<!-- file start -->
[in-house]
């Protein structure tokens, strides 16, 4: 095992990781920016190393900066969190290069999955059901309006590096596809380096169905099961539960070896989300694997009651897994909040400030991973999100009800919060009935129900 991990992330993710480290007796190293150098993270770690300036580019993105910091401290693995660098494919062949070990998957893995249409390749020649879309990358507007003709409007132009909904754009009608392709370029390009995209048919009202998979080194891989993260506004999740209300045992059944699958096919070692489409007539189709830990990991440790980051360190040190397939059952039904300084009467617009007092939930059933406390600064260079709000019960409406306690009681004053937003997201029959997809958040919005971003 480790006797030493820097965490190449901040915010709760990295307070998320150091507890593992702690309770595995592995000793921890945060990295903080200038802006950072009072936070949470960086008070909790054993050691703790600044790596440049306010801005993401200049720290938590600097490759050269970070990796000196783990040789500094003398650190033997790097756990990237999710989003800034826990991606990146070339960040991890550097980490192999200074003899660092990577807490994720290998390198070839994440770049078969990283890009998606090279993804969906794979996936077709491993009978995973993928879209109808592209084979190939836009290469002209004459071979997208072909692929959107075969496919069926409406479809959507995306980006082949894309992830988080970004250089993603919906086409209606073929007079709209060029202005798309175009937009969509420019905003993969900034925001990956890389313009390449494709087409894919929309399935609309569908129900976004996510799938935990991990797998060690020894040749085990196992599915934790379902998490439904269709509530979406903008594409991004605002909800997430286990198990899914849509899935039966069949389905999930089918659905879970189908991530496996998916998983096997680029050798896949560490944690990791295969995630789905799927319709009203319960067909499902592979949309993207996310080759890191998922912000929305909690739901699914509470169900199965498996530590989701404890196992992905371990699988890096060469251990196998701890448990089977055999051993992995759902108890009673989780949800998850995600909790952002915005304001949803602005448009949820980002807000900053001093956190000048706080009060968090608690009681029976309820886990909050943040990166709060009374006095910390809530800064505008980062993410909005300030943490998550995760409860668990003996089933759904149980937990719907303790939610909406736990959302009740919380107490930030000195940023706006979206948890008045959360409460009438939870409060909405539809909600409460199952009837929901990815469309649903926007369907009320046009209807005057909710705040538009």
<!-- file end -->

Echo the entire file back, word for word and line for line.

[in-house]
């Protein structure tokens, strides 16, 4: 095992990781920016190393900066969190290069999955059901309006590096596809380096169905099961539960070896989300694997009651897994909040400030991973999100009800919060009935129900 991990992330993710480290007796190293150098993270770690300036580019993105910091401290693995660098494919062949070990998957893995249409390749020649879309990358507007003709409007132009909904754009009608392709370029390009995209048919009202998979080194891989993260506004999740209300045992059944699958096919070692489409007539189709830990990991440790980051360190040190397939059952039904300084009467617009007092939930059933406390600064260079709000019960409406306690009681004053937003997201029959997809958040919005971003 480790006797030493820097965490190449901040915010709760990295307070998320150091507890593992702690309770595995592995000793921890945060990295903080200038802006950072009072936070949470960086008070909790054993050691703790600044790596440049306010801005993401200049720290938590600097490759050269970070990796000196783990040789500094003398650190033997790097756990990237999710989003800034826990991606990146070339960040991890550097980490192999200074003899660092990577807490994720290998390198070839994440770049078969990283890009998606090279993804969906794979996936077709491993009978995973993928879209109808592209084979190939836009290469002209004459071979997208072909692929959107075969496919069926409406479809959507995306980006082949894309992830988080970004250089993603919906086409209606073929007079709209060029202005798309175009937009969509420019905003993969900034925001990956890389313009390449494709087409894919929309399935609309569908129900976004996510799938935990991990797998060690020894040749085990196992599915934790379902998490439904269709509530979406903008594409991004605002909800997430286990198990899914849509899935039966069949389905999930089918659905879970189908991530496996998916998983096997680029050798896949560490944690990791295969995630789905799927319709009203319960067909499902592979949309993207996310080759890191998922912000929305909690739901699914509470169900199965498996530590989701404890196992992905371990699988890096060469251990196998701890448990089977055999051993992995759902108890009673989780949800998850995600909790952002915005304001949803602005448009949820980002807000900053001093956190000048706080009060968090608690009681029976309820886990909050943040990166709060009374006095910390809530800064505008980062993410909005300030943490998550995760409860668990003996089933759904149980937990719907303790939610909406736990959302009740919380107490930030000195940023706006979206948890008045959360409460009438939870409060909405539809909600409460199952009837929901990815469309649903926007369907009320046009209807005057909710705040538009």